Prince Rupert entrepreneur Amy Dopson carries a bit of a chip on her shoulder.
But it’s part of the reason she’s become one of the most successful business owners not only on the North Coast, but in the entire province of B.C.
Winning the distinction of being named BC Business’ ‘30 under 30’ in 2014 and more recently the grand prize winner of $10,000 for Best Growth Opportunity from the 2015 ThriveNorth Business Challenge, which had over 50 entries from entrepreneurs of new or existing businesses, Dopson has seen no shortage of success, despite her initial doubters telling her she was “too young” or “inexperienced” when she started PAC 10 Educational Services Inc., a tutoring and education-focused business, in her early 20s in 2009.
“I used that doubt to help fuel my ambition and go forward,” said Dopson last week.
Now, the climate of support has changed. With Futurpreneur Canada’s ThriveNorth Business Challenge, the young and ambitious aren’t discouraged from taking risks, but supported through a vast network of mentors, peers and those who have been in their shoes.
“I have [ThriveNorth’s] support now, but I wish I had that support when I started,” said Dopson, who had the confidence of friends, family and North Coast investment company TRICORP, but not much elsewhere.
“There are roundtables, there are different focus groups and things where entrepreneurs can come together and get advice from other entrepreneurs, as well as mentors. [That’s] vital for someone starting out … It’s reassuring that you’re not the only one going through this. The world feels really small, especially when you’re so focused on what you’re doing, you forget that there are other people going through the same thing, and it’s very easy to reach out to them and have that back-and-forth support,” she said.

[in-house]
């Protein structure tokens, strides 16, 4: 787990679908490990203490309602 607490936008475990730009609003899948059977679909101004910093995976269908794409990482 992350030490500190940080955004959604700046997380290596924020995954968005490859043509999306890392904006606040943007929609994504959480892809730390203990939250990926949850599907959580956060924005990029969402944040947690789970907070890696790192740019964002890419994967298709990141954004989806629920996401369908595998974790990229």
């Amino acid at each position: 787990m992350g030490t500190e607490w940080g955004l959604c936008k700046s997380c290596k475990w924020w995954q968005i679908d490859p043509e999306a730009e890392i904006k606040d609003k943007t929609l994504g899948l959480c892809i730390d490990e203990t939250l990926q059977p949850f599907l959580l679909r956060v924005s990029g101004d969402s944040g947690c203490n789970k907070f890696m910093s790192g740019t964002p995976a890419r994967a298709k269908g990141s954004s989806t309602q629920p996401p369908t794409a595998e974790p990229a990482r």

Dopson’s PAC 10 has grown exponentially and is known for incorporating interactive technology, like touch screens, Smartboards and more and works with students from the early ages all the way to college and university, and even adults upgrading skills.
“Our overall mandate is to make learning enjoyable and fun and not something you have to do … We have big, glass dining room tables that we can use markers on, so kids love being able to write on our tables. They can do things at our centre that they can’t get away with doing at home,” said Dopson.
This year’s ThriveNorth Business Challenge includes three categories – Best New Business, Best New Social Enterprise and Best Growth Opportunity, and entrants have the chance to win a $10,000 grand prize or a $2,500 runner-up prize.
With the funds she won last year, Dopson recruited more educational specialists and is in the process of trying to acquire even more technology-based systems (so grand that she’s having trouble finding the right shippers able to transport it to the Prince Rupert offices with insurance covered).
Applications for the challenge can be found at http://www.futurpreneur.ca/en/microsites/thrivenorth/business-challenge/ and the deadline for applying is Feb. 29.
“They say it takes a community to raise a child, it also takes a community to support a business. If you don’t have that support, then you’re not going to thrive,” said Dopson.
“I’ve been so lucky and blessed to have people take a chance on me and I’ve just continued to grow.”